The “Tracing the Conical Cup?” exhibition is all about picking apart the many ways that TPW answers questions about these simple little pots, and then translating those questions into a visual representation which museum visitors can enjoy. But we regularly take for granted one of the simplest questions about these cups: What were they used for?


When you explore our exhibition, and as you make your way through many other museum spaces, cups and jars, cooking pots and platters are shown on pedestals and protected from dust and dirt. We wanted to find a way to bring life back to these everyday objects, and I thought it was a great opportunity to bring in a visualisation technique which is not necessarily new, but still feels fresh and futuristic. Our conical cup holobox is an old technology disguised as innovative new technology, with the added element of a conical cup replica physically taking centre stage. The holobox allows us to show the tangible object with a ghost of its probable use life – plentiful liquid pouring down.



How is this display achieved? The technique I had in mind to realise this is actually a ‘false’ hologram, because actual holograms do not have the photorealistic colours and require specialised equipment and processes. To create this display I used basic optics to give the illusion of a sense of presence in a space: the ‘Pepper’s ghost’ technique, an old technology disguised as innovative new technology. The simplest form is to project an (moving) image onto a transparent surface, like glass or very fine fabric. The image then appears to float through space. Modern technology makes it possible to project 2D recordings real-time in existing situations by positioning a glass or plexiglass plate obliquely in the room. A screen lying horizontally on the floor or ceiling then reflects the image onto the diagonal plate, giving the illusion that the image is standing upright and interacting with the surroundings.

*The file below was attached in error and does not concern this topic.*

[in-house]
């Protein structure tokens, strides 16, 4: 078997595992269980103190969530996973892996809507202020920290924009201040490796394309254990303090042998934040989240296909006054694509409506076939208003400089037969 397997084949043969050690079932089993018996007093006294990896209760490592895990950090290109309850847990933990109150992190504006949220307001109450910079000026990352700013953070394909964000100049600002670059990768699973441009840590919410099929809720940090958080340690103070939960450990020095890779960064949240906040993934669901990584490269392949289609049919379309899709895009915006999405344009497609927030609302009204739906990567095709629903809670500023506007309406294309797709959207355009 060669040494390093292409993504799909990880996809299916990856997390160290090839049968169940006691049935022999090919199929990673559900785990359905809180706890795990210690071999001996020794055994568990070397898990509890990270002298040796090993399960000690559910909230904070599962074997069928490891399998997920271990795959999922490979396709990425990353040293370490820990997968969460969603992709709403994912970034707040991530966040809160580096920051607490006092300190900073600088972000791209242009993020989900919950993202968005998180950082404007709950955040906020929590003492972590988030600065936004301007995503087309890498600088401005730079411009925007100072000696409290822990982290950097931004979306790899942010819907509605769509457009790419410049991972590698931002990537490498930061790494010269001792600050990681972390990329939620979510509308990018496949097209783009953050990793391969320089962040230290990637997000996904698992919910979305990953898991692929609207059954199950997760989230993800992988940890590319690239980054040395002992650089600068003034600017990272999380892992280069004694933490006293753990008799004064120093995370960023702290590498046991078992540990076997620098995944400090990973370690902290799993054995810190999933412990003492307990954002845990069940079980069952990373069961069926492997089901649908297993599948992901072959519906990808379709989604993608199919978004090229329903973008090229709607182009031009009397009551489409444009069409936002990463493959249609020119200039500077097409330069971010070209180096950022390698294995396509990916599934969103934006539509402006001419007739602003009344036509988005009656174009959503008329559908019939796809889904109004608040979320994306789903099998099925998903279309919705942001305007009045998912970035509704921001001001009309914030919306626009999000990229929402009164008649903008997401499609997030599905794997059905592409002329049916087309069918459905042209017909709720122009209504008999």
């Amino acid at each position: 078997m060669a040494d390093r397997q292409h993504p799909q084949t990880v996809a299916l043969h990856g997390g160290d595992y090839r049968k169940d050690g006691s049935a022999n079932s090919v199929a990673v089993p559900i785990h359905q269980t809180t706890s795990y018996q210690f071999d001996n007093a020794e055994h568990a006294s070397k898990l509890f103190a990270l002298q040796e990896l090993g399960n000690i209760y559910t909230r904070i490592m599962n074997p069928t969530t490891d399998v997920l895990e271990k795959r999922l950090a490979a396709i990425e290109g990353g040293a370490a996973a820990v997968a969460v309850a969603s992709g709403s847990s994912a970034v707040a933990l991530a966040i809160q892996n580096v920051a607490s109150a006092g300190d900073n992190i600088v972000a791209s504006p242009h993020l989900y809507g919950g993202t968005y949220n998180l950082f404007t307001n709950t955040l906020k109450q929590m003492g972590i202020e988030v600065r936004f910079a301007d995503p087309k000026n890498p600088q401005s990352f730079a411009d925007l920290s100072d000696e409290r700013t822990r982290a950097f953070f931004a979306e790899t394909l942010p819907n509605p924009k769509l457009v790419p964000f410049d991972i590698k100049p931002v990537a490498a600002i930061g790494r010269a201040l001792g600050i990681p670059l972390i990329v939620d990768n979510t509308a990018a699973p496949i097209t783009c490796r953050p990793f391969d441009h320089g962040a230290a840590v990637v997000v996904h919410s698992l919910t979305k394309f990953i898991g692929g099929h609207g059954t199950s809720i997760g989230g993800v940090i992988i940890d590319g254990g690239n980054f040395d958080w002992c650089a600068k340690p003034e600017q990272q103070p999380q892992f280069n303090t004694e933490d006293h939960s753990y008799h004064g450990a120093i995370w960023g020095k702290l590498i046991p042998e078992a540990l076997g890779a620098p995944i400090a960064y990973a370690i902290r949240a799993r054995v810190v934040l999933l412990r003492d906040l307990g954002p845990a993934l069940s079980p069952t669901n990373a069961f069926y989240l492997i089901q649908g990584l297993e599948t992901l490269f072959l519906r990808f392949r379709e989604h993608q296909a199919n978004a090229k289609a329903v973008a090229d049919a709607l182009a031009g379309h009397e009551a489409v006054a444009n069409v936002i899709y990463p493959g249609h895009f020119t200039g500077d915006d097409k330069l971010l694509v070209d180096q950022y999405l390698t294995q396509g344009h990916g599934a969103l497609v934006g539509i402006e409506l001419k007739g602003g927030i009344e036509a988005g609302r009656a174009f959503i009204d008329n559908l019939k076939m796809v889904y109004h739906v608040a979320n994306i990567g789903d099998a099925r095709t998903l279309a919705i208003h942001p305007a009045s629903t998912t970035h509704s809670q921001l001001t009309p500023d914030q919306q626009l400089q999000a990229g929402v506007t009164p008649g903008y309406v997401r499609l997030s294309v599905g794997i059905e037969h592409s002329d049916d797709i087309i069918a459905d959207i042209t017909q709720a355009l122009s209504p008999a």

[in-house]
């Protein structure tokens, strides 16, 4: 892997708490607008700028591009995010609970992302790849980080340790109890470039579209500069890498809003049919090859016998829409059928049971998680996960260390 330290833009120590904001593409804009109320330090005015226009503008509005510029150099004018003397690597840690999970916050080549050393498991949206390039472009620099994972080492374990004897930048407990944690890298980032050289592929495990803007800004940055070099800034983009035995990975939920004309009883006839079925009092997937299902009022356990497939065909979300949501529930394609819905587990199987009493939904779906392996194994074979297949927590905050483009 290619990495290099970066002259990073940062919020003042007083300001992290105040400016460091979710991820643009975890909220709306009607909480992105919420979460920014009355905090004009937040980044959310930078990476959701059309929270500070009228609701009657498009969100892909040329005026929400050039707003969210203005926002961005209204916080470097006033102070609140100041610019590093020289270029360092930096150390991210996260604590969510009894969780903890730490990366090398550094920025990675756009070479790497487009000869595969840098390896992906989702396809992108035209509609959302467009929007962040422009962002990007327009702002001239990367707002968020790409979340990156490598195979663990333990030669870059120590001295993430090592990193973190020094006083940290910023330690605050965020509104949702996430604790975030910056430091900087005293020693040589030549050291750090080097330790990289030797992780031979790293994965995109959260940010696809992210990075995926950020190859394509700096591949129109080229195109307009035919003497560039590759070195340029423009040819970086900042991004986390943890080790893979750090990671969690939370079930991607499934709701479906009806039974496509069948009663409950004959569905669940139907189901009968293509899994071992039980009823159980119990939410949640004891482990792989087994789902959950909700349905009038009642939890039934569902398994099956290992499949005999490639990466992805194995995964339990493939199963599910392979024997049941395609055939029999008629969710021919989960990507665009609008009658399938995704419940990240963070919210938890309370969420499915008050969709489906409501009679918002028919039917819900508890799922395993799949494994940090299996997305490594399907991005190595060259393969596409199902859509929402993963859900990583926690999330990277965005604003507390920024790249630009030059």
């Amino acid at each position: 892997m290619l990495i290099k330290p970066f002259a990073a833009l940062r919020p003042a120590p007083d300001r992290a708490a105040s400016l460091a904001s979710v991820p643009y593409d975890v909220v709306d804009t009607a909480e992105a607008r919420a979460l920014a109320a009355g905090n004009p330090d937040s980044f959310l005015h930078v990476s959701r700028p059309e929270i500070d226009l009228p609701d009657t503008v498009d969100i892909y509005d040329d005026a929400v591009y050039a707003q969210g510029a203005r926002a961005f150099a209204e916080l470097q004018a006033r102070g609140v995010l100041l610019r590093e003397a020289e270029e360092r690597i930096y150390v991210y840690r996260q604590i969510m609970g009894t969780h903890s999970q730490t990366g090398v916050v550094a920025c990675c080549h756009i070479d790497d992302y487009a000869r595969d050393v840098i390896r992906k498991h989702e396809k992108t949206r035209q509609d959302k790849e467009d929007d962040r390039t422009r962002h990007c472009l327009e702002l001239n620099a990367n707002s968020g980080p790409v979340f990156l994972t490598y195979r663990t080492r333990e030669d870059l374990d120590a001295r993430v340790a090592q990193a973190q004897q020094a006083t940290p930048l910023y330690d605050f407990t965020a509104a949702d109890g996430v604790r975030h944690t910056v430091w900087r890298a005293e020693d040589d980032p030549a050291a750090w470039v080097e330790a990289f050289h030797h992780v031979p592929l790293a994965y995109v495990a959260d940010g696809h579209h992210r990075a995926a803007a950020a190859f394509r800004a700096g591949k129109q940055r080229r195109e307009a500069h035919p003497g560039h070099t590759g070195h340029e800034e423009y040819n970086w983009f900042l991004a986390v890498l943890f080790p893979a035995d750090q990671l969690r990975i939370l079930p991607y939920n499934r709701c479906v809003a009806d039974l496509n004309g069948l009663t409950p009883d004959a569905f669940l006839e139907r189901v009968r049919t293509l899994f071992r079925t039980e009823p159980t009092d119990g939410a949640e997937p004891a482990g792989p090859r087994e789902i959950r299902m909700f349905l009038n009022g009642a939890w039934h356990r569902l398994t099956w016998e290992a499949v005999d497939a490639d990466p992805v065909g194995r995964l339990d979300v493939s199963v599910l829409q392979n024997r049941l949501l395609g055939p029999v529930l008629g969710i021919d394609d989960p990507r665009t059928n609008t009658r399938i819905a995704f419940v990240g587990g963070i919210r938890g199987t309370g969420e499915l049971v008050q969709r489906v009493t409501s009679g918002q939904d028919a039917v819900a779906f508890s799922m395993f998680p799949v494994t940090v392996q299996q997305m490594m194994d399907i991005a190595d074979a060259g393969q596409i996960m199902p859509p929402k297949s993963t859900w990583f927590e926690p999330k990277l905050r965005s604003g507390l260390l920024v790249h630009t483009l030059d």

Many people are already familiar with this technique, albeit probably on a subliminal level: most Dutch people have probably experienced the technique in the ‘Spookhuis’ (haunted castle) of the theme park Efteling, where you can see a floating violin and scary ghosts behind windows. Others may have come across it when watching the episode ‘The Abominable Bride’ in the BBC drama Sherlock or read about ‘live’ concerts of deceased artists such as Tupac or Amy Winehouse performing as holograms.

This is the technique I applied in the ‘holobox’ on display in the exhibition. The liquid pouring into our conical cup is a simple looping video, played on a tablet in the compartment of the box above. The plexiglass sheet is placed at an angle with the actual cup behind it and thus, a plain little cup becomes a vessel to bring visitors closer to the question “what were the cups used for?”

Are you interested in learning more about the Pepper’s Ghost technique? Build your own holographic projector with just your smartphone and a piece of plexiglass (or even an old cd-case!) by following the guide in the video below…



We have put together a small video to match the exhibition theme, so use this to try out your own holobox: